My Travels Around the World

The Flower Fields in Carlsbad

March 8, 2021

Well, it is still COVID season. All my scheduled trips abroad to new and exotic places have been falling by the wayside, one-by-one, like dominoes. So, I continue to search for new things to do and see locally, and places to practice my photography with my new Olympus Om D Em1 Mark III. One of the trips cancelled was to see the tulips blooming in Amsterdam. So, my friend Debbie K (who was going to join me on that trip) and I headed just up the road to the Flower Fields in Carlsbad. For those of you following my blog, this one is a short one with more pictures than words.

The Flower Fields are only open part of the year, from March to May. But during that time, the hills are covered with blooming ranunculus flowers in the colors of the rainbow. In the olden days when we would drive up to LA every week, we would pass these vibrant, multicolored fields, always admiring from afar. We did visit once many years ago with my mother but have not been back in over 10 years. So it was time.

We ordered our tickets online (the new COVID way). We arrived a bit before 9:00am, when they open, donned our masks and headed into the hills. We were just two of a handful of people there at that hour.

The Flower Fields

The 50 acres of Giant Tecolote Ranunculus flowers are considered one of the most spectacular displays of color and nature’s beauty in the world, at least for the 6-8 weeks each year that they bloom. And when we read that the fields are open, we know Spring is around the corner. Better than the groundhog.

Tractors and Wagons

In addition to working trucks and tractors, the fields have old, rusty tracktors here and there which add to the rustic feeling. I particularly loved the big yellow wheels on the working tractors. There are also wagon rides in big yellow or green wagons for those people who have difficulty walking or just don’t feel like trekking up and down the little hills.

Giant Tecolote Ranunculus

It is the Giant Tecolote Ranunculus that is primarily grown here, although there are a few acres of other flowers and of blueberries that you can pick.  The ranunculus flower is native to Asia Minor and is a member of the buttercup family, thus it is also called the Persian Buttercup or Ranunculus Asiatic.

What happens to all those flowers?

We wondered what happens to the flowers. We saw workers picking some that hadn’t quite opened yet and collect them into bunches, likely to sell them in the shop. But what about the rest of the flowers? The flowers die back and produce seed for re-planting in these same fields for the next season. By allowing the plant to complete its life cycle, a more superior bulb crop is produced the next year.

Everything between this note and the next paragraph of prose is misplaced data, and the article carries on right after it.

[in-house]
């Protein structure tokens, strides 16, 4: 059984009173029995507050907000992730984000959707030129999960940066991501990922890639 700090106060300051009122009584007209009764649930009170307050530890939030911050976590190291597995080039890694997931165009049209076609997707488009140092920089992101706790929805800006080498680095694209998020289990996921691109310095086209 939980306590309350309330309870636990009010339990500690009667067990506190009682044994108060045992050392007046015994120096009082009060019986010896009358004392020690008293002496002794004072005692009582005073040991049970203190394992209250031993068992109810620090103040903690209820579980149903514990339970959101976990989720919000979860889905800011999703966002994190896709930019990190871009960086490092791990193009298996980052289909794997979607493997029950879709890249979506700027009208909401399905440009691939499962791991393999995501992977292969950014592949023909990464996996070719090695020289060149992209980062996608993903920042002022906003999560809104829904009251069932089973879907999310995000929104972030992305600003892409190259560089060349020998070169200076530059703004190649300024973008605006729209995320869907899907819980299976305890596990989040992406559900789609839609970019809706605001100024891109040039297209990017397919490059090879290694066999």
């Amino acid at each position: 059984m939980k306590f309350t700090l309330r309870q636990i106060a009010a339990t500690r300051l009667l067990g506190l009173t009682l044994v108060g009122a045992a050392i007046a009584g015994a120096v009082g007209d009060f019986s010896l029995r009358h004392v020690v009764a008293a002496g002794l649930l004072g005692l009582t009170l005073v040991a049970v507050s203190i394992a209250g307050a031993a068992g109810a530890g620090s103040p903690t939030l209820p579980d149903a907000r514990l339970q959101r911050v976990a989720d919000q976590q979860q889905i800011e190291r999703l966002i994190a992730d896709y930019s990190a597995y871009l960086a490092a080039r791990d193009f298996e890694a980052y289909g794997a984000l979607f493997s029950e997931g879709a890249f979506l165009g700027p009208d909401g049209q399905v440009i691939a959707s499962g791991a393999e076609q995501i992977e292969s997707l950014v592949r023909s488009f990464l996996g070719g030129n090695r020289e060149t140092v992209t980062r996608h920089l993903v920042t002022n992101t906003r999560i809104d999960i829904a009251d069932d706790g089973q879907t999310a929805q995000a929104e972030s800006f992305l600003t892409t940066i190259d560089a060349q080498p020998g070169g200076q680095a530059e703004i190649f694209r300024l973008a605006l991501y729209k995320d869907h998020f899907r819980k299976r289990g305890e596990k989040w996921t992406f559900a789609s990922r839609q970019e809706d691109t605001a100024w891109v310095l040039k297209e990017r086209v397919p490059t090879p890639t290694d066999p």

The peak season is usually April, so we were a bit early and only some of the fields were blooming. But there were enough flowers in all the colors for us to enjoy walking around and taking pictures, trying to be creative (you can let me know if I succeeded. And remember to click on the pictures to make them bigger).

Can’t forget it’s COVID

And this is what we saw on the way out. See! Everyone has to wear a mask.

 

 

 

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4 Comments

  1. William (among others thatI’m

    May I suggest going out to Indian hill. It’s only a few miles from Ocotillo, which I might add has some beautiful colored bad lands. There are old water tanks, tracks, & some picturesque buildings. You may find it relaxing, peaceful, & quiet.

  2. I found your blog after listening to your talk to the Howell Foundation today. You did a magnificent job – so I expect your blog will also offer great information clearly communicated. Now I see that photography will be an added bonus! Look forward to traveling “with you!”

  3. judi zaguli

    Sonia,
    Your pictures are absolutely stunning and make me want to go, have never been. Thanks to you, I will take my grandson’s here when they come end of March!! Love you and so enjoy your adventures! Judi Zaguli

  4. I. too, have not ben through the fields in several years, although I drive past frequently. Your blog is a timely suggestion for ‘what else’ to do locally. xoxoxo

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